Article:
Hamilton's appeal was not addressed to any specific person. Yet one Iowan is uniquely positioned to heed his warning: U.S. Secretary of Agriculture Tom Vilsack. As the USDA considers the biotech industry's "next silver bullet solution" for herbicide-resistant weeds, Vilsack should think hard about the risks, "rather than just believing people who have some shiny new product to sell," in Hamilton's words. Vilsack's record raises doubts about whether he is up to this task.

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Iowa House Democrats afraid to stand up to Big Ag

Although the 60-40 Republican majority leaves Iowa House Democrats few opportunities to block legislation, the Democratic caucus has taken a high-profile stands against some GOP proposals this year. House Democrats spoke passionately against preschool cuts in the first major bill of the 2011 session. Democrats fought the GOP's bill to restrict collective bargaining at public rallies, all night in the House Labor Committee and for days on the House floor. The ranking Democrat on the House Appropriations Committee spoke out against the GOP's income tax cut bill, and Democrats tried to redirect that proposal toward middle income Iowans.

In contrast, House Democrats have made little noise about bills that elevate the needs of agribusiness over the public interest. Earlier this month, nearly a quarter of the Democratic caucus voted to protect factory farms from undercover recordings to expose animal abuses. I saw no public comments from House minority leaders opposing that bill, which may well be unconstitutional.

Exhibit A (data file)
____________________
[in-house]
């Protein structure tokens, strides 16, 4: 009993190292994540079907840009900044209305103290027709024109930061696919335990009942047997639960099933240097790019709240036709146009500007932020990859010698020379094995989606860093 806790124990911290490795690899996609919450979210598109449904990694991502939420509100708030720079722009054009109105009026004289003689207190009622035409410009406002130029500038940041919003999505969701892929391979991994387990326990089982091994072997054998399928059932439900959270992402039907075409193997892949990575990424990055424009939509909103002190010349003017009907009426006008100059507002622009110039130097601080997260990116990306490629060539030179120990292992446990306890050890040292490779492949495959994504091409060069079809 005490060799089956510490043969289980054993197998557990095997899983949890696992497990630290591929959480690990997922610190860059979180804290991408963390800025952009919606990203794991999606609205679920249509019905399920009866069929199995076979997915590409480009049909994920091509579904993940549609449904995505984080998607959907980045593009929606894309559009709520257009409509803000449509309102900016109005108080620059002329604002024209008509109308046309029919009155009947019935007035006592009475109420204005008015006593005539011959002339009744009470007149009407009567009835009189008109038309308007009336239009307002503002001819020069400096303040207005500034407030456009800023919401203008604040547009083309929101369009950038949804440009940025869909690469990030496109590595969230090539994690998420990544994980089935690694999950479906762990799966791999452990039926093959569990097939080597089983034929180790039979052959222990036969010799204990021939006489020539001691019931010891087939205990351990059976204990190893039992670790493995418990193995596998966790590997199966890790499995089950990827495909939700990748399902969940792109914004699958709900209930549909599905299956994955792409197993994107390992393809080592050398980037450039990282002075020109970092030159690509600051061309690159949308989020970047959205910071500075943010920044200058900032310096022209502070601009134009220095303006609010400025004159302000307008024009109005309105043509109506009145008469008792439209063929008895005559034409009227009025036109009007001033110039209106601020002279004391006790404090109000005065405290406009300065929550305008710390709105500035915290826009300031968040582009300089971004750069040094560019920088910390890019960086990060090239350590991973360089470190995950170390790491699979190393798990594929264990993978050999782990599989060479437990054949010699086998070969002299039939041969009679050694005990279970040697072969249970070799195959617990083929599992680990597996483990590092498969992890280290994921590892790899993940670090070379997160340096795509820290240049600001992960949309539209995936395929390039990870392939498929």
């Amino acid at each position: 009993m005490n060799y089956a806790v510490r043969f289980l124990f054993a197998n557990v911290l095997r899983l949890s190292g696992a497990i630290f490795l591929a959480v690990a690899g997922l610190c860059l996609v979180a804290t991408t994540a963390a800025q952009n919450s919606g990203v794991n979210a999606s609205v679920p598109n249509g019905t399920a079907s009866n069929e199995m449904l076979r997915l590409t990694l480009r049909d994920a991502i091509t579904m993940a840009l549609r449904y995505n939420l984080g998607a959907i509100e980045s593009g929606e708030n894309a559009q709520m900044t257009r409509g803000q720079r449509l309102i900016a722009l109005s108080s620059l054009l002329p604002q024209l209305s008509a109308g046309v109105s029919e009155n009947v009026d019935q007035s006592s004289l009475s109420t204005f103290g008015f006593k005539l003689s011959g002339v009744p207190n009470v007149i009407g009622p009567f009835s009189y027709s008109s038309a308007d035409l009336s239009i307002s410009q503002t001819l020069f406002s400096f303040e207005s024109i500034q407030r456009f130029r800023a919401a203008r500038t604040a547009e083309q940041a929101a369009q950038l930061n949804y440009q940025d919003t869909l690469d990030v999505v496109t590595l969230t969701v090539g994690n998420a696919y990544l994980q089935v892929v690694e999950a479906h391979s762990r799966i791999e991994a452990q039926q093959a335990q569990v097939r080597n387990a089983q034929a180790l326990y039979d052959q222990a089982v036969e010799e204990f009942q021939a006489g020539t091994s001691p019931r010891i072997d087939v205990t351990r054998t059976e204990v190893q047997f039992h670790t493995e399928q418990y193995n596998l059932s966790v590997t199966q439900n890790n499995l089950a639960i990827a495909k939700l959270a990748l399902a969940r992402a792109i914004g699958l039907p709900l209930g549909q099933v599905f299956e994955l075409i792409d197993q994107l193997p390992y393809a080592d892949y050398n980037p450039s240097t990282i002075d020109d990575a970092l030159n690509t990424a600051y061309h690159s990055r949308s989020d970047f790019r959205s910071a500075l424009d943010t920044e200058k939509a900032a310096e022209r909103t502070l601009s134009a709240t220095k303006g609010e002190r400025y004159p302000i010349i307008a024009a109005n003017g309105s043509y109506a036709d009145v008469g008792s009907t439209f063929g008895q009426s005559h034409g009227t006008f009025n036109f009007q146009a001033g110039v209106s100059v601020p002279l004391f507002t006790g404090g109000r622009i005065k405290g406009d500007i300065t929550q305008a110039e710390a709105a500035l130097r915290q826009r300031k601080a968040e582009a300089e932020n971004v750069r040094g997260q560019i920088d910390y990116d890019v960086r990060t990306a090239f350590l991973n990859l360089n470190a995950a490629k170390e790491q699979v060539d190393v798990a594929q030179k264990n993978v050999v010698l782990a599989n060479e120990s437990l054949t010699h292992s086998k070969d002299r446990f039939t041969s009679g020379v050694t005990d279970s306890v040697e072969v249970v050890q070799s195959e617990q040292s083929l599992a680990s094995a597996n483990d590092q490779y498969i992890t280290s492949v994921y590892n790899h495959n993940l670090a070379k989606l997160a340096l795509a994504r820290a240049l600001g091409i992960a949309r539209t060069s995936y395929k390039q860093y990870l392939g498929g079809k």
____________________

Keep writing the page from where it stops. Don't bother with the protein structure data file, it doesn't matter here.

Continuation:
Last week state representatives approved House File 643, which transfers several water quality responsibilities from the Department of Natural Resources to the Iowa Department of Agriculture and Land Stewardship. After minimal floor debate, seven Democrats voted with all the Republicans present for a bill that would impair efforts to limit water pollution. I saw no public comments or press releases from House minority leaders criticizing the bill or decrying its passage.

Follow me after the jump for more on House File 643 and its implications.

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Lots of Questions for Branstad Regarding Water Quality

Water quality monitoring and other water programs at the Iowa Department of Natural Resources–some federally mandated–are meant to protect the public health.  Yet a proposal to transfer several of these programs to the Department of Agriculture, say legislators, comes from Governor Branstad and is about making the programs “more efficient.”  How will these programs actually be more efficient if operated by IDALS? No one, who understands the actual operations of each program, seems to know.